The answer
You probably need large population sizes and independent haplotype evolution
...for effective selection and generation of novelty in the absence of sex.

Read on to know more...
This is Platynothrus peltifer.

These all-female Oribatid mite lineages are very special as they happily reproduce without sex for millions of years.
We know from previous studies that they do not have problems with effective purifying selection (Brandt et al 2017 and Bast et al 2016).
How can they escape extinction while others can not?
Are there specific genome dynamics that might help to adapt and diversify in the absence of sex?
To find out we go into forests and sample natural populations. These oribatid mites are tiny (<<1mm), mostly decomposers and we can not keep them in lab rearings (as generation times are 1 year). So to generate insights into "the genomic substrate for persistence without sex", we needed to generate high quality genomes from SINGLE INDIVIDUALS.
Hünsa Öztoprak, Shan Gao, Nadège Guiglielmoni et al succeeded!
Actually better than expected:
A chromosome-level, high quality, phased assembly where all sequence information stems from a single individual (we cheated a bit with Hi-C and pooled a bunch to scaffold to chromosome scale).
A diploid (2n=18) genome with expected 220 MB in size. You can see that haplotypic blocks are nicely phased (93% of the genome).

Now we can ask: Is there independent haplotype evolution (aka the 'Meselson effect')
In diploid, effectively clonal asexuals, haplotypes diverge independently over time without gene flow. So transition to asexuality happened before population separationh, haplotype trees should split haplotypes first and then populations creating mirror-image haplotype trees.
There is very scarce empirical evidence for this prediction. Well, but one is from the mites (see Brandt et al. 2021).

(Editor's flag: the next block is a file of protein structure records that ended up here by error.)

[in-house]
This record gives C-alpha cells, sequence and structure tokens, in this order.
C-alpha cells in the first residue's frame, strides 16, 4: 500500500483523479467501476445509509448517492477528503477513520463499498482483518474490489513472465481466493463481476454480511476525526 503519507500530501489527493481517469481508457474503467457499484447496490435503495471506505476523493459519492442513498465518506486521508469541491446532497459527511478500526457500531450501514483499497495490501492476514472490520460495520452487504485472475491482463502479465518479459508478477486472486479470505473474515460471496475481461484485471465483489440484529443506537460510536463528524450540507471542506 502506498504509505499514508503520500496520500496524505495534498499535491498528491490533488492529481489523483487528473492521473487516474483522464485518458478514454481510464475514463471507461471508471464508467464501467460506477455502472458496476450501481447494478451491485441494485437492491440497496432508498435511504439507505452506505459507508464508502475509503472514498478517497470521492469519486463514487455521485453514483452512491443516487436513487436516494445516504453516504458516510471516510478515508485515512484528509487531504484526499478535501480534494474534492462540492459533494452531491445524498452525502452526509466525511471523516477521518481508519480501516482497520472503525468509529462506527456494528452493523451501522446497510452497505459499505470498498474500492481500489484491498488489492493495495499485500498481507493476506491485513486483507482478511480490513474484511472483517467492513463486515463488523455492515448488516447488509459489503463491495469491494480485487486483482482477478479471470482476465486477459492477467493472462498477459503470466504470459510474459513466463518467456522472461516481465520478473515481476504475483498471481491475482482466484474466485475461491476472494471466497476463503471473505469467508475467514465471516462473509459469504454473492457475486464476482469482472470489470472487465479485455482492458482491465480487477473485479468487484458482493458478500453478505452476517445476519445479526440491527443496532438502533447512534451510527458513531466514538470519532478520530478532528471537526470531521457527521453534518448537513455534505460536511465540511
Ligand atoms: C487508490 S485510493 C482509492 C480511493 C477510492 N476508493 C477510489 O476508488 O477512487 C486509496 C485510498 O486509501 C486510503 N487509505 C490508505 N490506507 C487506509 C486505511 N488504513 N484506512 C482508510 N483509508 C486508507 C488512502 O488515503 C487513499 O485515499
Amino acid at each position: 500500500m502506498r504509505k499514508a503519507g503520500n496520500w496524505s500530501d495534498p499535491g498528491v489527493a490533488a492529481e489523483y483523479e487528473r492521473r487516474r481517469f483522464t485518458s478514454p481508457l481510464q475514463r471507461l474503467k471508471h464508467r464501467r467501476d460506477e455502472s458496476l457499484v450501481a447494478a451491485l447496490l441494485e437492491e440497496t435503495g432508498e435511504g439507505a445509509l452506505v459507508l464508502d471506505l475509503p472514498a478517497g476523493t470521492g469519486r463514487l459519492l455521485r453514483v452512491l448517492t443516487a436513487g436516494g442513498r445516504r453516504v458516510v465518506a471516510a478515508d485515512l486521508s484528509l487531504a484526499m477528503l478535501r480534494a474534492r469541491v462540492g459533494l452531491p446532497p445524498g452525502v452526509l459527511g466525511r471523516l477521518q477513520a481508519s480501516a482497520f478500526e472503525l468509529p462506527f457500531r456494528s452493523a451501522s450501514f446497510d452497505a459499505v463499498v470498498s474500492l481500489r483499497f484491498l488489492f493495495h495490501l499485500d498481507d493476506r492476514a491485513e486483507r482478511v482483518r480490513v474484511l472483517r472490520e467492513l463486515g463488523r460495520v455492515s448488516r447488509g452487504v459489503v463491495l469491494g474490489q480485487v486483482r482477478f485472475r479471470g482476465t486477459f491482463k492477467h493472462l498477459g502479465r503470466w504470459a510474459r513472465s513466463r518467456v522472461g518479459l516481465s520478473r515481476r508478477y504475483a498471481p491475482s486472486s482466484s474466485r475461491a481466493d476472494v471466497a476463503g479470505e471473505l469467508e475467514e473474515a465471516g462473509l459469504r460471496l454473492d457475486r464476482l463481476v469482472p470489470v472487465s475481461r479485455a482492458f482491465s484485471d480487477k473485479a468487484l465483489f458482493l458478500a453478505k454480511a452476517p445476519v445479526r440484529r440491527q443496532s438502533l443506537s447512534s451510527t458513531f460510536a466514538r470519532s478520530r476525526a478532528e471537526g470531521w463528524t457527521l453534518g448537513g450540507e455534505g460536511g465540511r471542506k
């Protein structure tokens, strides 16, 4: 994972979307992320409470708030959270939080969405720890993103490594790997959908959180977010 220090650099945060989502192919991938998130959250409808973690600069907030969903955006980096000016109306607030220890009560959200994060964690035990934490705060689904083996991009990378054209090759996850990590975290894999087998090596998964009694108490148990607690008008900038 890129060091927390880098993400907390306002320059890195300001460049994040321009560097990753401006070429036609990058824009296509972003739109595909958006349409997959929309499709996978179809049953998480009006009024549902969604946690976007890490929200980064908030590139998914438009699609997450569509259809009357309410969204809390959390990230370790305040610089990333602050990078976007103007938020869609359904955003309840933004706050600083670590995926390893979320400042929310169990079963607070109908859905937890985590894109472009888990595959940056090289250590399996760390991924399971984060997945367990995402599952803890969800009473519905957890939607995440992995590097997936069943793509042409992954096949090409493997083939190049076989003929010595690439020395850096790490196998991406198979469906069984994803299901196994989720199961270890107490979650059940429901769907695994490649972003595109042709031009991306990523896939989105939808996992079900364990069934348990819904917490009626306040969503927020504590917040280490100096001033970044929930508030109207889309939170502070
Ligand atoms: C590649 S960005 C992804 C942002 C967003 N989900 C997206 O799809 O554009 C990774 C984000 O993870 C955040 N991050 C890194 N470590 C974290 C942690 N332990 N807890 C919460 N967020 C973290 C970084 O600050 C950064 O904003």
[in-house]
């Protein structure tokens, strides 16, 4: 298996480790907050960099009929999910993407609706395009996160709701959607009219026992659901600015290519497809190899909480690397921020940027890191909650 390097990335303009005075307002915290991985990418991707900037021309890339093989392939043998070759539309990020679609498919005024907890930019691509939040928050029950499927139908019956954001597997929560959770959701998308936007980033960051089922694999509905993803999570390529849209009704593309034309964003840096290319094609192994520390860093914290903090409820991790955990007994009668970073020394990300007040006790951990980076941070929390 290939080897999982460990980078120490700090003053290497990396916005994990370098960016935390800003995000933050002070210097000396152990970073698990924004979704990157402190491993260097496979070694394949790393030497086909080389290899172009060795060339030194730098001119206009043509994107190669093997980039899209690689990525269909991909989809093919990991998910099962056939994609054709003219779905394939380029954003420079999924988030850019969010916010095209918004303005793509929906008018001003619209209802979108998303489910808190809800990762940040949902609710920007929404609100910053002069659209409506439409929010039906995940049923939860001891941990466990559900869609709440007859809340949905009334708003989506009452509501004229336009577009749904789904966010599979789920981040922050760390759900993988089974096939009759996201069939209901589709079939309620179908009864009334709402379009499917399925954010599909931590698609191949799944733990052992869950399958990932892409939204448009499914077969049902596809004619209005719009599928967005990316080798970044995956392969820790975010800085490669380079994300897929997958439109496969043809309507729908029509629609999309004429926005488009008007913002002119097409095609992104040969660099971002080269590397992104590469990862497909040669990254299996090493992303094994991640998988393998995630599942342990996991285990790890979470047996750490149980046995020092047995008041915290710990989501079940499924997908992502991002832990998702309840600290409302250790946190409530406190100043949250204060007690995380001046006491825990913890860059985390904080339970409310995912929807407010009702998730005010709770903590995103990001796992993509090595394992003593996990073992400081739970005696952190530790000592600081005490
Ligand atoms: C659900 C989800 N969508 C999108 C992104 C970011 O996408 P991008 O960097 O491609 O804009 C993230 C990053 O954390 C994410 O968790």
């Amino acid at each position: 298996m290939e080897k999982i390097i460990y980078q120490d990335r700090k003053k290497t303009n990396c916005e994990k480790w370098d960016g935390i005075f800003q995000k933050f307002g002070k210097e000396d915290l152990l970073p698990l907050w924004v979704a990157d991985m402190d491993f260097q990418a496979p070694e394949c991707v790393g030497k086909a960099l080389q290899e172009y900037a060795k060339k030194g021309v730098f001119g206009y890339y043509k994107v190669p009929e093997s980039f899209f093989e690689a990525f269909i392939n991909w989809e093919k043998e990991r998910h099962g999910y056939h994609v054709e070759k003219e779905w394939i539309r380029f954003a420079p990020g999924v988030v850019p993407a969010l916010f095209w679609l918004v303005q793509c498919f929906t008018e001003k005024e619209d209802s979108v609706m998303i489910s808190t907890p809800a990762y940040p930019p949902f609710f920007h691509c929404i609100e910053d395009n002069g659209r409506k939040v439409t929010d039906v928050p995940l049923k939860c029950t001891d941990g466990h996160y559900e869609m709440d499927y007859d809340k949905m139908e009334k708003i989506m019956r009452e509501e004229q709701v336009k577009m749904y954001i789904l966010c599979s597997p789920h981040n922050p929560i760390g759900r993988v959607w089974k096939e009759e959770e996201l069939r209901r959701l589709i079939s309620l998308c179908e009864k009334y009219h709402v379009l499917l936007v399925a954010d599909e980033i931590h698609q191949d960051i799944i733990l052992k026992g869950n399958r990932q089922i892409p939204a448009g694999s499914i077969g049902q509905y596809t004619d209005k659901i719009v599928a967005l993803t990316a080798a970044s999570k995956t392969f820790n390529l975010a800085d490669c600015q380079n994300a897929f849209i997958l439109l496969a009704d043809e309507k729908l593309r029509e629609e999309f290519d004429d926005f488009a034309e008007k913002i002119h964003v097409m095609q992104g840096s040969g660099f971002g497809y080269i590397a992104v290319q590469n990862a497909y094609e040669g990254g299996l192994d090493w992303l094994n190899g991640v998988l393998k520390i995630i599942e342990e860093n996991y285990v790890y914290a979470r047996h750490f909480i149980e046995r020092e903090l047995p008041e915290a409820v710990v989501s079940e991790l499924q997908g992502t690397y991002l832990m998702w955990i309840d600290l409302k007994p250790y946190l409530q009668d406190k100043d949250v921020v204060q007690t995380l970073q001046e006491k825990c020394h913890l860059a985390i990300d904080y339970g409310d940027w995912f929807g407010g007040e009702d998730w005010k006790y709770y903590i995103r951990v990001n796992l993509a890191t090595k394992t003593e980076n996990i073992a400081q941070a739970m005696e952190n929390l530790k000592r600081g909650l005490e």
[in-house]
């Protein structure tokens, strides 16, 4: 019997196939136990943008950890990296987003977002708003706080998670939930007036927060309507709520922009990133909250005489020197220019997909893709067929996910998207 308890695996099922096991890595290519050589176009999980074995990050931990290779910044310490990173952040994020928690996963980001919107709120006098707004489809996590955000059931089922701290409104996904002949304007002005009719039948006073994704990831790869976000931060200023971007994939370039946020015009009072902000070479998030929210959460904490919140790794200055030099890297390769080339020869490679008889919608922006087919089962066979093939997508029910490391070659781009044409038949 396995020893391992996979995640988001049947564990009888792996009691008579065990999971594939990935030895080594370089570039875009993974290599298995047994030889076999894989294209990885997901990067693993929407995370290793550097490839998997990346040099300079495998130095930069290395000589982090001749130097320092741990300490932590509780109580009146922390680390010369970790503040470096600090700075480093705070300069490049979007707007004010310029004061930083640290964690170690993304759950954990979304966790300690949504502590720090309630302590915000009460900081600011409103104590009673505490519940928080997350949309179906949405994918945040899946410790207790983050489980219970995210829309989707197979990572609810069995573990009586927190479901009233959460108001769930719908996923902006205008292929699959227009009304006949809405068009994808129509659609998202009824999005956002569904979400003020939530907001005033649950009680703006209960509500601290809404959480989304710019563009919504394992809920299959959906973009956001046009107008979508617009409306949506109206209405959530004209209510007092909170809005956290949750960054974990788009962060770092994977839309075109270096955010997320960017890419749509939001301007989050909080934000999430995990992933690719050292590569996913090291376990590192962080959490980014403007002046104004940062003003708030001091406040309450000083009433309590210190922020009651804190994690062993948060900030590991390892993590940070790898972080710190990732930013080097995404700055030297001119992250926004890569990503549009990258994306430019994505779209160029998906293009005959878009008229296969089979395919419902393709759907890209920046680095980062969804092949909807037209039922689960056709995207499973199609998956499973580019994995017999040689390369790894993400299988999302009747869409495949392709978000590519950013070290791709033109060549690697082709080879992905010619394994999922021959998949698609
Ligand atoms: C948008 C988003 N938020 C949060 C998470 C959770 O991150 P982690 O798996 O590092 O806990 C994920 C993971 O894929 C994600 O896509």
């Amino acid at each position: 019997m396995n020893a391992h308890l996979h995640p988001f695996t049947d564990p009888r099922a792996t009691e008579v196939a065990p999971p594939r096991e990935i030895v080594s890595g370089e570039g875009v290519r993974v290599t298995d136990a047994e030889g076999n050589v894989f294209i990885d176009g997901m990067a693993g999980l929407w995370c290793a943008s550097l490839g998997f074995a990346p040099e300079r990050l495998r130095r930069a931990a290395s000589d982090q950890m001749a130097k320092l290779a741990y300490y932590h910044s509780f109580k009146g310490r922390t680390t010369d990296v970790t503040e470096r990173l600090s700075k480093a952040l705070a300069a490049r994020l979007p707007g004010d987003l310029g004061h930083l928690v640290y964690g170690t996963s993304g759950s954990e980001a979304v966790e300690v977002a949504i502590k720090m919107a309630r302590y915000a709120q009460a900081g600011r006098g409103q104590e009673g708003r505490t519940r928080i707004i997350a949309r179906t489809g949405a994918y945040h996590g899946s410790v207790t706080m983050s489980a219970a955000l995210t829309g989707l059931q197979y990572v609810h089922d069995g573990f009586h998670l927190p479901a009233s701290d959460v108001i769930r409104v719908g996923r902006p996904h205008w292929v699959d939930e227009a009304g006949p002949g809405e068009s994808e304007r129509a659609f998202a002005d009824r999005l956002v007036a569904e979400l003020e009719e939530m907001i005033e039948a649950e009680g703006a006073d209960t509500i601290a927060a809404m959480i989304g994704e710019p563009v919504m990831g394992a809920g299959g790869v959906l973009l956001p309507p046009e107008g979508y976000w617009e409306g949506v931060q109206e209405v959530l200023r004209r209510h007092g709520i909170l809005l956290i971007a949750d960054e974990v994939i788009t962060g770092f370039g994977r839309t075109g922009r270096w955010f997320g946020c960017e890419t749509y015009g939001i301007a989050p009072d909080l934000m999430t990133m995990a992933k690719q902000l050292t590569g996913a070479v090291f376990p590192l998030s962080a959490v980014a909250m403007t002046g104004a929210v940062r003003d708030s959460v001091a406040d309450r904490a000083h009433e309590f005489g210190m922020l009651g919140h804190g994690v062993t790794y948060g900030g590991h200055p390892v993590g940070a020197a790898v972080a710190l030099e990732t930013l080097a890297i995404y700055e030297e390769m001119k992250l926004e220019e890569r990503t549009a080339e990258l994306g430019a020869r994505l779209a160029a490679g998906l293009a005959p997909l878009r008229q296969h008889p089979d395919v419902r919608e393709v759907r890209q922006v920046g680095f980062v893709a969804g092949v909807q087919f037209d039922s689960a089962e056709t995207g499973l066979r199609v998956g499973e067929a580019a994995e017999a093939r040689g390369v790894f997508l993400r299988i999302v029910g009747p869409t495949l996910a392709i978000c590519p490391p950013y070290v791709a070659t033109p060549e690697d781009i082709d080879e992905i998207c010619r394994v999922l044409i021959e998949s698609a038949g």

We sampled five populations worldwide and generated phased data.
Mean heterozygosity between haplotypes within individuals for each population. All populations show similar patterns of heterozygosity along chromosomes. JP and CA show a lower mean but no localized stretches of loss of heterozygosity, which suggests lower overall mutation rates for JP and CP.
And we found the Meselson effect again, this time on the haplotypic block scale!!

Using divergence between haplotypes, empirical estimates of spontaneous mutation rates and gene conversion track lengths, we simulated heterozygosity gain over time. We found that P. peltifer is reproducing asexually for at least 20 my!

— How do independent haplotypes contribute to evolvability?
We checked about 10000 1:1 allelic orthologs for sequence differences, differential expression and horizontally transferred genes and transposable elements and found indications for allele-specific selection and sources for novelty (check also Posters 241 and 861). See specifics here:
Overall, our findings suggest that haplotypic independence likely contributes to evolvability and persistence without sex
For more ancient mite stories check posters about:
Speciation under asexuality (267)
Transposable elements (866)
DEA and HGT for novelty (239)
Sex determination (794)
Thanks to the DFG for funding our research!

The Funding:
Our work is generously funded by the DFG Emmy Noether fellowship BA 5800/3-1 (to J.B.)
Feel free to chat with me
Jens Bast
Principal investigator or the "Sex Lab"
Here at the SMBE or
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